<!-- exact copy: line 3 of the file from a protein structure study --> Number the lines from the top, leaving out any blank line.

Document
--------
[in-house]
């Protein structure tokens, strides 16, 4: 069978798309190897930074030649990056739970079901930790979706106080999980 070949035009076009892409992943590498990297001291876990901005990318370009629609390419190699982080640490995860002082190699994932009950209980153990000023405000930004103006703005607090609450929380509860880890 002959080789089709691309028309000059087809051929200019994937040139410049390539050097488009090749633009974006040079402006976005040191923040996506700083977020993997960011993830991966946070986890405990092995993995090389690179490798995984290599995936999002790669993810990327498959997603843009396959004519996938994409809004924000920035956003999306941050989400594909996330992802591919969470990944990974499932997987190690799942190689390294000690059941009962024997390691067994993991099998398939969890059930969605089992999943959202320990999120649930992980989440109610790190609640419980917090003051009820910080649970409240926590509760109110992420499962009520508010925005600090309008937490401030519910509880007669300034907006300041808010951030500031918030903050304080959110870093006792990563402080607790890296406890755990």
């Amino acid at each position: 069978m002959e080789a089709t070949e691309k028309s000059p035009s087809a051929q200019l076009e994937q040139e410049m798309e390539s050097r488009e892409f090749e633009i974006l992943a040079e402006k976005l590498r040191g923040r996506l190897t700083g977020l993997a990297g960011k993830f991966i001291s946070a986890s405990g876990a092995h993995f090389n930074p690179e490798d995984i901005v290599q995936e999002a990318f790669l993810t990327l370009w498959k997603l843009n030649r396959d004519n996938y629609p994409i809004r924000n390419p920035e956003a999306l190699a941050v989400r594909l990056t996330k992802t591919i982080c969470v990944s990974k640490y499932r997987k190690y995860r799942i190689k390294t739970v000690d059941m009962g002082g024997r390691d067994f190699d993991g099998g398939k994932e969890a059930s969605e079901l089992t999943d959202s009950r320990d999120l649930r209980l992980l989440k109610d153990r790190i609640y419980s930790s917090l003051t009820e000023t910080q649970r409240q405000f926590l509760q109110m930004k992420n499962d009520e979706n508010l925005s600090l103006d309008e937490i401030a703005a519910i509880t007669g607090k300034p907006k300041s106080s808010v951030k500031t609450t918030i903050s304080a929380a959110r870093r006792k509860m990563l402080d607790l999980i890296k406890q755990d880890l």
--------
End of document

């Amino acid at each position: 069978m002959e080789a089709t070949e691309k028309s000059p035009s087809a051929q200019l076009e994937q040139e410049m798309e390539s050097r488009e892409f090749e633009i974006l992943a040079e402006k976005l590498r040191g923040r996506l190897t700083g977020l993997a990297g960011k993830f991966i001291s946070a986890s405990g876990a092995h993995f090389n930074p690179e490798d995984i901005v290599q995936e999002a990318f790669l993810t990327l370009w498959k997603l843009n030649r396959d004519n996938y629609p994409i809004r924000n390419p920035e956003a999306l190699a941050v989400r594909l990056t996330k992802t591919i982080c969470v990944s990974k640490y499932r997987k190690y995860r799942i190689k390294t739970v000690d059941m009962g002082g024997r390691d067994f190699d993991g099998g398939k994932e969890a059930s969605e079901l089992t999943d959202s009950r320990d999120l649930r209980l992980l989440k109610d153990r790190i609640y419980s930790s917090l003051t009820e000023t910080q649970r409240q405000f926590l509760q109110m930004k992420n499962d009520e979706n508010l925005s600090l103006d309008e937490i401030a703005a519910i509880t007669g607090k300034p907006k300041s106080s808010v951030k500031t609450t918030i903050s304080a929380a959110r870093r006792k509860m990563l402080d607790l999980i890296k406890q755990d880890l």